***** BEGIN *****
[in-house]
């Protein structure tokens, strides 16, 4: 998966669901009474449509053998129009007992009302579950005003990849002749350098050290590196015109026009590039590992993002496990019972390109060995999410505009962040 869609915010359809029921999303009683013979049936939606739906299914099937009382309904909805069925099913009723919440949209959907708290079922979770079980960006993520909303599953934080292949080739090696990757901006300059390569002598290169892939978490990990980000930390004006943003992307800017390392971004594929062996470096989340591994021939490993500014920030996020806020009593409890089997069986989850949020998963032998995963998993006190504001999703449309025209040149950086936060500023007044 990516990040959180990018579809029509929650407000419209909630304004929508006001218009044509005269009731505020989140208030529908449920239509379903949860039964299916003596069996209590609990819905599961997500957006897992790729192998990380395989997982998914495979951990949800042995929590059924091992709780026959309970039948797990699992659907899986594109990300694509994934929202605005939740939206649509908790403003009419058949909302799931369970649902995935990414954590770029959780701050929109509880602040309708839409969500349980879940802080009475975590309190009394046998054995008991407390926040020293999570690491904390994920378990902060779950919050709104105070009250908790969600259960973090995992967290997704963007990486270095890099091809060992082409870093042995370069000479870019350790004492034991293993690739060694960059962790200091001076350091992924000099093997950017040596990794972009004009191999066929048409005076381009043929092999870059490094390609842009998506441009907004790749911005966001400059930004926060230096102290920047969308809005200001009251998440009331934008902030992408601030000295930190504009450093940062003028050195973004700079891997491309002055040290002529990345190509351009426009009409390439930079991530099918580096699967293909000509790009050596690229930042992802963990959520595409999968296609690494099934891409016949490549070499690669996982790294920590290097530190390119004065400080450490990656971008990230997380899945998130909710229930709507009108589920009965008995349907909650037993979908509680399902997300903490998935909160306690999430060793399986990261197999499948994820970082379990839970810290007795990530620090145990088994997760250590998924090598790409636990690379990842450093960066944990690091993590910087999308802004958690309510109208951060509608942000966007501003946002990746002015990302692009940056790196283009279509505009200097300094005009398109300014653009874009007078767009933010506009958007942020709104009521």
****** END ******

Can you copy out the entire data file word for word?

[in-house]
């Protein structure tokens, strides 16, 4: 998966669901009474449509053998129009007992009302579950005003990849002749350098050290590196015109026009590039590992993002496990019972390109060995999410505009962040 869609915010359809029921999303009683013979049936939606739906299914099937009382309904909805069925099913009723919440949209959907708290079922979770079980960006993520909303599953934080292949080739090696990757901006300059390569002598290169892939978490990990980000930390004006943003992307800017390392971004594929062996470096989340591994021939490993500014920030996020806020009593409890089997069986989850949020998963032998995963998993006190504001999703449309025209040149950086936060500023007044 990516990040959180990018579809029509929650407000419209909630304004929508006001218009044509005269009731505020989140208030529908449920239509379903949860039964299916003596069996209590609990819905599961997500957006897992790729192998990380395989997982998914495979951990949800042995929590059924091992709780026959309970039948797990699992659907899986594109990300694509994934929202605005939740939206649509908790403003009419058949909302799931369970649902995935990414954590770029959780701050929109509880602040309708839409969500349980879940802080009475975590309190009394046998054995008991407390926040020293999570690491904390994920378990902060779950919050709104105070009250908790969600259960973090995992967290997704963007990486270095890099091809060992082409870093042995370069000479870019350790004492034991293993690739060694960059962790200091001076350091992924000099093997950017040596990794972009004009191999066929048409005076381009043929092999870059490094390609842009998506441009907004790749911005966001400059930004926060230096102290920047969308809005200001009251998440009331934008902030992408601030000295930190504009450093940062003028050195973004700079891997491309002055040290002529990345190509351009426009009409390439930079991530099918580096699967293909000509790009050596690229930042992802963990959520595409999968296609690494099934891409016949490549070499690669996982790294920590290097530190390119004065400080450490990656971008990230997380899945998130909710229930709507009108589920009965008995349907909650037993979908509680399902997300903490998935909160306690999430060793399986990261197999499948994820970082379990839970810290007795990530620090145990088994997760250590998924090598790409636990690379990842450093960066944990690091993590910087999308802004958690309510109208951060509608942000966007501003946002990746002015990302692009940056790196283009279509505009200097300094005009398109300014653009874009007078767009933010506009958007942020709104009521």